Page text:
Tucked into Abraham’s biography is the story of Hagar, a
young Egyptian slave with whom Abraham had a son named Ishmael. Hagar stood out
because she was wounded—not physically, but in ways that were as emotionally
and spiritually painful as any injury to a body would be. Some wounds were
provoked by her own bad behavior, but others were inflicted by those who
considered themselves God’s people.
Anne Graham Lotz too has been wounded by God’s people. Some
wounds have been deeper than others, some have come out of nowhere, and still
others have been provoked by her own behavior—but all of the wounds have been
deeply painful. They seemed to hurt even more when those who wounded her
wrapped their behavior in a semblance of religion or piety.
As Hagar’s story unfolds, you discover that wounded people
often will wound others as well. While Anne identifies with the wounded, the
unpleasant reality is that she also identifies with those who wound others,
because she has been one, too. She knows from experience that wounding is a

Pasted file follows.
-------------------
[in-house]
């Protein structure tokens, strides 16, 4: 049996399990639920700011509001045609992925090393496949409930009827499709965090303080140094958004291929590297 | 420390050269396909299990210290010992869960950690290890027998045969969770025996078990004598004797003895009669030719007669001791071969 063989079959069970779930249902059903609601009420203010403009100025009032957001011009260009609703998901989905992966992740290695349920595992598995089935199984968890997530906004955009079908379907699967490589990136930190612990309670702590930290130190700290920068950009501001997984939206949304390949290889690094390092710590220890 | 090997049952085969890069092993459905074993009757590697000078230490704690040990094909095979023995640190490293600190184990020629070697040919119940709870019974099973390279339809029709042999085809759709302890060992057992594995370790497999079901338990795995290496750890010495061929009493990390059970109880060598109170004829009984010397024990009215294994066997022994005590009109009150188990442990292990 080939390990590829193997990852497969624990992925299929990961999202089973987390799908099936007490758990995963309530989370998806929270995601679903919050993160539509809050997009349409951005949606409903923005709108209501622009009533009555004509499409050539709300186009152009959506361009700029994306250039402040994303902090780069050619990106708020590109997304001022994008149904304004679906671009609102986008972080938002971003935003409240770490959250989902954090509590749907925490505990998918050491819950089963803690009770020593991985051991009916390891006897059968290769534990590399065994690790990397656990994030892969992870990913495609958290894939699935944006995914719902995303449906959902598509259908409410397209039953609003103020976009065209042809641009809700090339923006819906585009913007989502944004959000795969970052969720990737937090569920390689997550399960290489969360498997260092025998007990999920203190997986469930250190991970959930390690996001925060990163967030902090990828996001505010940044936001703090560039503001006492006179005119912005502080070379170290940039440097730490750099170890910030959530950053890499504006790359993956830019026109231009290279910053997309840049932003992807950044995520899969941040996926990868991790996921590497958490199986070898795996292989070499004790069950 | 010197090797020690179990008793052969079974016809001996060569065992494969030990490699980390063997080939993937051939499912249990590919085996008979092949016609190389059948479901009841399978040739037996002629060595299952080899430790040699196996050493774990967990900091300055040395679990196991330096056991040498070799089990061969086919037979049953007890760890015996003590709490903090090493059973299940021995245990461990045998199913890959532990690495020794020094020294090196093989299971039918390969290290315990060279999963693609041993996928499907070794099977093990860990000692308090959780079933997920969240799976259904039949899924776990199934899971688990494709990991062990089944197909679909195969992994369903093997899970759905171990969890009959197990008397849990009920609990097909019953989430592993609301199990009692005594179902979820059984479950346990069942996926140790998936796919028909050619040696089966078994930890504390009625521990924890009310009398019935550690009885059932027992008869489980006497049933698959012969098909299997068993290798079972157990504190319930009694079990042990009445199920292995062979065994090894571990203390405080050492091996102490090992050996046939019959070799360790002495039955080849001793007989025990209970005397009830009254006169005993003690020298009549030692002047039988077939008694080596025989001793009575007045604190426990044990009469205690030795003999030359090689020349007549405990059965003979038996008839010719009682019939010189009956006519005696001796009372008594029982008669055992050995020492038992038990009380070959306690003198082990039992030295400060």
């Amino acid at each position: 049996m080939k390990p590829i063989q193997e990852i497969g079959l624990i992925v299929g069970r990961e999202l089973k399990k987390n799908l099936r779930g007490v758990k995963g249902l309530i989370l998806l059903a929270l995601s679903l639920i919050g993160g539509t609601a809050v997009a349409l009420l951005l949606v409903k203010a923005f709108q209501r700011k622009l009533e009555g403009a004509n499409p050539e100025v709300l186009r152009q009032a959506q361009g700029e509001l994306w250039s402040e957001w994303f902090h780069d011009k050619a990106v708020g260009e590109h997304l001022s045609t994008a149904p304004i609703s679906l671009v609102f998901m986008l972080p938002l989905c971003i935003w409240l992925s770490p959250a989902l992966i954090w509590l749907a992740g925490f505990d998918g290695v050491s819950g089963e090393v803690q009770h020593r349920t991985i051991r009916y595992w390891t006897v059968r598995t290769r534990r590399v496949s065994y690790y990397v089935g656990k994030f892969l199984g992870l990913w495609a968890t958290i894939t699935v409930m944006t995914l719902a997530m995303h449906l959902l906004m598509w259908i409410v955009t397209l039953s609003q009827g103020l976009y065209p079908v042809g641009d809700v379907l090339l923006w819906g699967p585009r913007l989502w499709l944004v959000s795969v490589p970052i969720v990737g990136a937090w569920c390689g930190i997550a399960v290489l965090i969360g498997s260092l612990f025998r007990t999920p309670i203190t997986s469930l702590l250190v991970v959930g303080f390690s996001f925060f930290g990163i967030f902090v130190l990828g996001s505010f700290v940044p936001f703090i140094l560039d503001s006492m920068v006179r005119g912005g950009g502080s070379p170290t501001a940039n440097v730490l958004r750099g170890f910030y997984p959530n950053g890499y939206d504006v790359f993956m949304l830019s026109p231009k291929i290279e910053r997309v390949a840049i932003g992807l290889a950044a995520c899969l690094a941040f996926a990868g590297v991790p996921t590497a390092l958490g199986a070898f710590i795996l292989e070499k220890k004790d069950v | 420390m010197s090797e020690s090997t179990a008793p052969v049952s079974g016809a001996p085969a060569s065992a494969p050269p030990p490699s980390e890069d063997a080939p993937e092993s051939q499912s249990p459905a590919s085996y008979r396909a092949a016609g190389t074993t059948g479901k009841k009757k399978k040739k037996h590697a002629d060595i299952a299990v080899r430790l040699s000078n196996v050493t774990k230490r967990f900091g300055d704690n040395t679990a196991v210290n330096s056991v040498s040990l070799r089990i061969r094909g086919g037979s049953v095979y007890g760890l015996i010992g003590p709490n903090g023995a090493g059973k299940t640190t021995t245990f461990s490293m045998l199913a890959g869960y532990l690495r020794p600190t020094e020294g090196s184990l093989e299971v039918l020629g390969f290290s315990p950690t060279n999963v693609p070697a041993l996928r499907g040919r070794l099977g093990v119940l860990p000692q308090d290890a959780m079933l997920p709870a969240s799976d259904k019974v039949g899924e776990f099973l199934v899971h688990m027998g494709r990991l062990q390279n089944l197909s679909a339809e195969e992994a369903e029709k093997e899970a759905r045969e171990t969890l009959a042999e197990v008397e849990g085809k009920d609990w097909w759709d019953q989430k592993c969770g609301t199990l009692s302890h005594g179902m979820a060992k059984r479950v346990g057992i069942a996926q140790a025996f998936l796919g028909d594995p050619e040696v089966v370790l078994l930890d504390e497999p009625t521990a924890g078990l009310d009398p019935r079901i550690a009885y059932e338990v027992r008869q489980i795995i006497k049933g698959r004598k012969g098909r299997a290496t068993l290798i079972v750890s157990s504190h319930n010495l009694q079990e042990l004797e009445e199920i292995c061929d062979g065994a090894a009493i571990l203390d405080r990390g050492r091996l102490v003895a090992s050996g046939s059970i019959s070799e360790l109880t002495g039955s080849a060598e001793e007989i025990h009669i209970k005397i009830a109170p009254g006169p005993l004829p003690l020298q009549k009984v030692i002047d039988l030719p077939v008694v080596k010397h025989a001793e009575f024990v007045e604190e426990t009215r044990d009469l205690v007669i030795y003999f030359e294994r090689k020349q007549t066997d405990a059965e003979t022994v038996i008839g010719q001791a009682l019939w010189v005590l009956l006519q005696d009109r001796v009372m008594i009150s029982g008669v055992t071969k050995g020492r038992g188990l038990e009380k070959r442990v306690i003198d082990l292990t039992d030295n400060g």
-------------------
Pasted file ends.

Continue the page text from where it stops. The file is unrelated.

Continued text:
cycle that needs to be broken. And by God’s grace, it can be.
Many have had similar experiences. And perhaps you are among
those who have been so deeply hurt that you have confused God’s imperfect
people with God. Maybe you have even run away from God as a result. Or perhaps
you have wounded others to the extent that you are living in a self-imposed
exile, believing you are unworthy to be restored to a warm, loving relationship
with God or with God’s people. Whatever your hurts may be, Wounded by God’s People helps you to begin a healing journey—one
that enables you to reclaim the joy of God’s presence and all the blessings God
has for you. Download and start listening now!